Joyce[1], 15, was not going to school when the social worker met her for the first time. She remained behind to look after her youngest siblings when her mother Susan went to look for jobs. Susan had moved from the western part of Kenya after the demise of her husband with high hopes of finding employment but was met with a reality of low-income and often inconsistent casual jobs.

As with the rest of her sisters, Joyce’s stay at home came with innumerable risks as a girl, especially because she is an adolescent. Abuse, child labour, sexual exploitation, and early pregnancy are some of the common outcomes for girls her age in their neighbourhood. Being a single-parent household, the family was challenged financially: food, shelter, and clothing were scarcely available to Joyce and her siblings despite the much effort Susan put into ensuring the security of the mentioned needs. What is more, the children had been moved without bringing the necessary documentation with them that would ease their transition to other schools. It became increasingly difficult for them to enroll without these documents – a situation that almost brought Susan to tears when she contemplated how much it would cost her to travel back to get them.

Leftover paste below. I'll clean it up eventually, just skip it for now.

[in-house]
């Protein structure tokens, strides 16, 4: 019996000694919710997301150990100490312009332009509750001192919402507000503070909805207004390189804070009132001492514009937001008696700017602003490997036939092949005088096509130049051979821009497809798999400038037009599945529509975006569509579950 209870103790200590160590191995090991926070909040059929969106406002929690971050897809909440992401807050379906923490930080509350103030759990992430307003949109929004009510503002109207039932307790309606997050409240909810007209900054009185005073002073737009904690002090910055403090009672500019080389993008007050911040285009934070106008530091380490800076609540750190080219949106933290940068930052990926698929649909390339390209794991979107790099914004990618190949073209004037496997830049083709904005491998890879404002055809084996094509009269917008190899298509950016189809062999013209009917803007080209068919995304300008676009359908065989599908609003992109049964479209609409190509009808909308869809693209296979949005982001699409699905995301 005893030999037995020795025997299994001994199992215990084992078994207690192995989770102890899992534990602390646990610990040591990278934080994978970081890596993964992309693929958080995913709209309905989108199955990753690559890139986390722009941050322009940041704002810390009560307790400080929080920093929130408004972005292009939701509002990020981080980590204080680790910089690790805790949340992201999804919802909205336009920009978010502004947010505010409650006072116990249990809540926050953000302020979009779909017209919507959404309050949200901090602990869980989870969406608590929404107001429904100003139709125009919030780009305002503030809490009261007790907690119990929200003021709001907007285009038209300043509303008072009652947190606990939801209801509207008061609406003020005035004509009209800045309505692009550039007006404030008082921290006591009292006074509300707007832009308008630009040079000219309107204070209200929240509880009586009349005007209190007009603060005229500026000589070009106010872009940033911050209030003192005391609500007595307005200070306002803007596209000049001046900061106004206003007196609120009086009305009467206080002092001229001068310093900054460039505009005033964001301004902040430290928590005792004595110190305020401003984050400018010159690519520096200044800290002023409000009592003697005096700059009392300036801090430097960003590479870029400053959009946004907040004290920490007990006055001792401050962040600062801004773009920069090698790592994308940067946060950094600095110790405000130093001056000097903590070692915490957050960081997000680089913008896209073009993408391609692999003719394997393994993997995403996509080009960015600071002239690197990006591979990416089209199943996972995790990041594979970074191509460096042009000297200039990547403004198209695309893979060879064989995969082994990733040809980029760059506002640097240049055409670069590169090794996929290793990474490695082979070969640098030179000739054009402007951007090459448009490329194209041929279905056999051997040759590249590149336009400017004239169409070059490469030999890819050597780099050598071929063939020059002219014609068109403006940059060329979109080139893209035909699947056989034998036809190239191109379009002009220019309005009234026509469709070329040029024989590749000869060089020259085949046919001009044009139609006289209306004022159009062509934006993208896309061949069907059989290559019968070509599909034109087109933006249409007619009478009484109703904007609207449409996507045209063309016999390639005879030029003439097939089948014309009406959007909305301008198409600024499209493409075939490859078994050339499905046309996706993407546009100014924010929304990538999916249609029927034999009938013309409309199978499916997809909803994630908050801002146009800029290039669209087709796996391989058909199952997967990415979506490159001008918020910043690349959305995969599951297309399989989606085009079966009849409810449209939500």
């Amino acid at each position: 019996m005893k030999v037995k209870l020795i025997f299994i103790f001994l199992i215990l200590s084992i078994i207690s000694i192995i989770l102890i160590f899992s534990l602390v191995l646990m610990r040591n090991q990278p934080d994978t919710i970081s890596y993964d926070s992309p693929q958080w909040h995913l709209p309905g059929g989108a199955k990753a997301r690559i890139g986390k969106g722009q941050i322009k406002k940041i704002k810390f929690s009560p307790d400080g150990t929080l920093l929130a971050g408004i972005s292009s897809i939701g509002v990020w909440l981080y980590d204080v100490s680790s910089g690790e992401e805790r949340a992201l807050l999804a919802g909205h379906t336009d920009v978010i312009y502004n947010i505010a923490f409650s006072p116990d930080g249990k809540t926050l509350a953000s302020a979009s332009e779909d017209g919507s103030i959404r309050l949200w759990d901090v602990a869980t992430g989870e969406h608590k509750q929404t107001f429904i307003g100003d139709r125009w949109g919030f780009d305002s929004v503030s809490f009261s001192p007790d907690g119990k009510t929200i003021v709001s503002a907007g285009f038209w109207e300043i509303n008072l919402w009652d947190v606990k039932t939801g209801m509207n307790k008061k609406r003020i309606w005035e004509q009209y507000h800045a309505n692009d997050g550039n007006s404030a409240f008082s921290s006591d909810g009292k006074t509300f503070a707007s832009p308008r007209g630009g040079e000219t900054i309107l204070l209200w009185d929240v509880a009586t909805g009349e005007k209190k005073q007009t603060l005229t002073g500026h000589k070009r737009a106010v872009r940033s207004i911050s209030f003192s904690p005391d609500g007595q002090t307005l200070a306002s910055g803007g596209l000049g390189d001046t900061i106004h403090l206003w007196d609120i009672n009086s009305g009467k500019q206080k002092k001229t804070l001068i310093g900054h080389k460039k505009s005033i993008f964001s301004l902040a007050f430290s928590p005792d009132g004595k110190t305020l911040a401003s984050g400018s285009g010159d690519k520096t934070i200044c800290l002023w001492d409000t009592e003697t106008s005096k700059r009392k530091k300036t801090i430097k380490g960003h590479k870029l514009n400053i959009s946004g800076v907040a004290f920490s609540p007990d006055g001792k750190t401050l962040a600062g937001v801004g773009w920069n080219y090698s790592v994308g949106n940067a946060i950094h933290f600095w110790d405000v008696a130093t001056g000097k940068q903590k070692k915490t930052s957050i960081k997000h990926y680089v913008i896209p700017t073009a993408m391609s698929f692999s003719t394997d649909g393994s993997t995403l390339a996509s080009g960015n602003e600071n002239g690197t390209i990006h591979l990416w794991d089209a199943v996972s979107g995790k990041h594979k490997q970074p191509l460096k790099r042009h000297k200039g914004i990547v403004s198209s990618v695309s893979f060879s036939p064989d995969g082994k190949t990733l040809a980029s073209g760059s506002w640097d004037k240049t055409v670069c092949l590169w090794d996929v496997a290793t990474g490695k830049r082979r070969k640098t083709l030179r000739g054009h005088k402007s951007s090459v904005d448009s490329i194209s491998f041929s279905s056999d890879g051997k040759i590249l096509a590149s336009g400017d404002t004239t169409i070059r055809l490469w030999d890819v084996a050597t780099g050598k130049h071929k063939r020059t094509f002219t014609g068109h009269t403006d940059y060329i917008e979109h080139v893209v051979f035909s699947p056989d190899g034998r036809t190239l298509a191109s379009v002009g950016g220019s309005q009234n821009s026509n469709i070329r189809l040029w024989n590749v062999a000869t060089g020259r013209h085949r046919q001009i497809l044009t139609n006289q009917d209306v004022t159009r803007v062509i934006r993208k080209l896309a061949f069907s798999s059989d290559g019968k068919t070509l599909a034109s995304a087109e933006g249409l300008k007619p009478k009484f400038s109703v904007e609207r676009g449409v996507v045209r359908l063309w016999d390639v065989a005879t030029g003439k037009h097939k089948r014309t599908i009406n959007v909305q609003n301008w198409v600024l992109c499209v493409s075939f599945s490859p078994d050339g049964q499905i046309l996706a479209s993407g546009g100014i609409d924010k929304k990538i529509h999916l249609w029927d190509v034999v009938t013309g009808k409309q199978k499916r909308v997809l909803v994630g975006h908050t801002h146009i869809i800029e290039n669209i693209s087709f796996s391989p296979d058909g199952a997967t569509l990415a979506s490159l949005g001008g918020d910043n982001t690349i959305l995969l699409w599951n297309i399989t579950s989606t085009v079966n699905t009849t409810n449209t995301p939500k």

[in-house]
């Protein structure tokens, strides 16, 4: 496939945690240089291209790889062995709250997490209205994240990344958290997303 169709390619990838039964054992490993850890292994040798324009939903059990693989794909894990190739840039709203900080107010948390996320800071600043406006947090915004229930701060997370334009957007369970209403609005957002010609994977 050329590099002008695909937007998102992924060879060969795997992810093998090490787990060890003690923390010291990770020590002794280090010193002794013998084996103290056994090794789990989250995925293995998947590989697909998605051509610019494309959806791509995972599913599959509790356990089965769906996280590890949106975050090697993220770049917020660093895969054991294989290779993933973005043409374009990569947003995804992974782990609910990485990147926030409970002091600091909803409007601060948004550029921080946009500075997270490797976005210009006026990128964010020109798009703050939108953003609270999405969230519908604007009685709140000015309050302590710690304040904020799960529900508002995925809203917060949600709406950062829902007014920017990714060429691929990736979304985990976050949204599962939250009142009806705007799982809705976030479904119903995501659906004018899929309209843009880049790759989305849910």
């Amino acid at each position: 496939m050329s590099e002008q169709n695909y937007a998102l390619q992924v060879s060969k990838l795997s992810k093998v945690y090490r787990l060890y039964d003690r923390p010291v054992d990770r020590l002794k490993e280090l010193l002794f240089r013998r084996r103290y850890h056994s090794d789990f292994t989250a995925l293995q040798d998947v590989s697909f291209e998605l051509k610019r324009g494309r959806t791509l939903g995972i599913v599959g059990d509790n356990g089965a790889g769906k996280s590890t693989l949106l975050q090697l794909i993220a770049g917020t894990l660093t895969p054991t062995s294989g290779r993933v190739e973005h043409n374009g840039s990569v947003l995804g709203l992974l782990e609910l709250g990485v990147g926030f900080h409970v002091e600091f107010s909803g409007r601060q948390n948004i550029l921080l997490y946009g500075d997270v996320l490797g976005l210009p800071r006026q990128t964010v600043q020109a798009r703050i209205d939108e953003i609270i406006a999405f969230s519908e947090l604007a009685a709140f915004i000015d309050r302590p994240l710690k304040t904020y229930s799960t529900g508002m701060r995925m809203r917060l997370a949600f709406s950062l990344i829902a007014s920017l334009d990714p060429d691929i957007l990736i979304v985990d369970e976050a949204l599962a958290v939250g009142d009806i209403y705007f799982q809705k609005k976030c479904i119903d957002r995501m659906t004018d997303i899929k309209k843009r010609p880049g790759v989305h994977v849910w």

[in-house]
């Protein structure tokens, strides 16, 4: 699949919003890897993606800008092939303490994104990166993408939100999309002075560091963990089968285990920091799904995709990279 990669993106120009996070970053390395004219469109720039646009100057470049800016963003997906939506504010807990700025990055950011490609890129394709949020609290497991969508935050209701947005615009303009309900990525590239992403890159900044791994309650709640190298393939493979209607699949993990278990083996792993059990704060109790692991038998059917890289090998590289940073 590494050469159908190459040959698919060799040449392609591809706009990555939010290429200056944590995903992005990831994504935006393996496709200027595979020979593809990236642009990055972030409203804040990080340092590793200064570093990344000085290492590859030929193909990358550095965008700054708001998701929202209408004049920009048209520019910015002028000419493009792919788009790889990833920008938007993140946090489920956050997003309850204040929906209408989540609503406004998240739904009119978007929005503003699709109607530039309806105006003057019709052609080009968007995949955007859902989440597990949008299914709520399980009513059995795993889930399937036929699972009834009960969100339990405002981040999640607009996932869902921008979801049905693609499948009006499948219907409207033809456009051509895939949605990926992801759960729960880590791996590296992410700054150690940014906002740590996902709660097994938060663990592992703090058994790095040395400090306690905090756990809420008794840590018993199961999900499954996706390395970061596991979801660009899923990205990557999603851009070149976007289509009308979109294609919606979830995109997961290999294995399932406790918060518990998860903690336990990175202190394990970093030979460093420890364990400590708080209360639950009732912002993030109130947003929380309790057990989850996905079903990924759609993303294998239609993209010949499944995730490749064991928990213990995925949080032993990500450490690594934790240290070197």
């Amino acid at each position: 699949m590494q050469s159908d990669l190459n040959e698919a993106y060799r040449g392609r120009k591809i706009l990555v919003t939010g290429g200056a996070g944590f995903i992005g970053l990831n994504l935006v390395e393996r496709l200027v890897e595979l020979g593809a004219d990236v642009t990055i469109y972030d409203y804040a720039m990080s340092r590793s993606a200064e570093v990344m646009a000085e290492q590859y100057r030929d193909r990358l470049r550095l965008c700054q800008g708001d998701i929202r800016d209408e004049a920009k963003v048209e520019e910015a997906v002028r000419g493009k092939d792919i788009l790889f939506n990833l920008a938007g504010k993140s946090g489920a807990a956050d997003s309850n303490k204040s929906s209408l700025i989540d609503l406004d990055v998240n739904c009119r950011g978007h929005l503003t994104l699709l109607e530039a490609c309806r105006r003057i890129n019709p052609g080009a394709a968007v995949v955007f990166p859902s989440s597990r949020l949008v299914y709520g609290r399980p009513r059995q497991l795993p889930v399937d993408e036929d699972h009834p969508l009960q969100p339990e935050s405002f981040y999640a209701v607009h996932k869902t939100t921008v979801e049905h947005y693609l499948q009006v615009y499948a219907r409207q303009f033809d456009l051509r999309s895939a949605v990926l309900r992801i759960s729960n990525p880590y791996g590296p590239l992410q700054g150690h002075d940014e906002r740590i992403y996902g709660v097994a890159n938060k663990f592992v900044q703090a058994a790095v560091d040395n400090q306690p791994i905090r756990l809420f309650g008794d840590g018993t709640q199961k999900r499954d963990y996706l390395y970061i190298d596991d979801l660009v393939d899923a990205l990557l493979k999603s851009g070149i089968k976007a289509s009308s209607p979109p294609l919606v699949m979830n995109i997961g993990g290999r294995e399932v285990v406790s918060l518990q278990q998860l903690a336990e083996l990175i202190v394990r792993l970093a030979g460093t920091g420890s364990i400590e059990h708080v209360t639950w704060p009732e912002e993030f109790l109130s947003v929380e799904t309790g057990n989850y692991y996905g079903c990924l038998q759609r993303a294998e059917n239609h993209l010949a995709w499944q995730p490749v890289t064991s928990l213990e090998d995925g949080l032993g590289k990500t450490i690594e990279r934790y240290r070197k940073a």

With emergency relief support, the family could put food on the table and buy other basic necessities as the social worker assesses the best interventions to address the root cause of their current situation. With advocacy, Joyce and her siblings got slots to join a nearby school. he social worker searched for the previous school’s name on the internet, and she finally got the contact of the head teacher, who responded positively and assisted by providing the much-needed documents for the enrollment of these wonderful children. To ensure regular school attendance and retention in school, the siblings were put on the list of most vulnerable children, which would see them benefit from school feeding. Moreover, school uniforms were provided to each one of them to seal any loophole that would keep them from going to school.

In school and some of their immediate needs taken care of, the focus shifted to handling their mental health. To help them process their grief and loss, the family was allowed to properly mourn the passing of their father. These sessions from the counselors have benefitted Joyce, who lacked confidence and seemed to be drowning in low self-esteem.

To ensure the family sustains itself independently in the future, Susan is to be empowered economically by starting a business, ensuring the family’s security and prosperity.

Recent interactions with Joyce and her siblings have made the social worker notice a positive change in them. They are now happy and have made new friends in school!
The teacher has noticed Joyce, and she describes her as a hardworking girl who is passionate about her classwork. The family is ever so grateful for the support they have received from Macheo. Joyce would like to be a doctor someday. We would love to see her dream come true. We continue to monitor the family’s progress and wish nothing but the best for them.

[1] To protect their privacy, Joyce and Susan are not their real names. Her family has given us consent to use their story.

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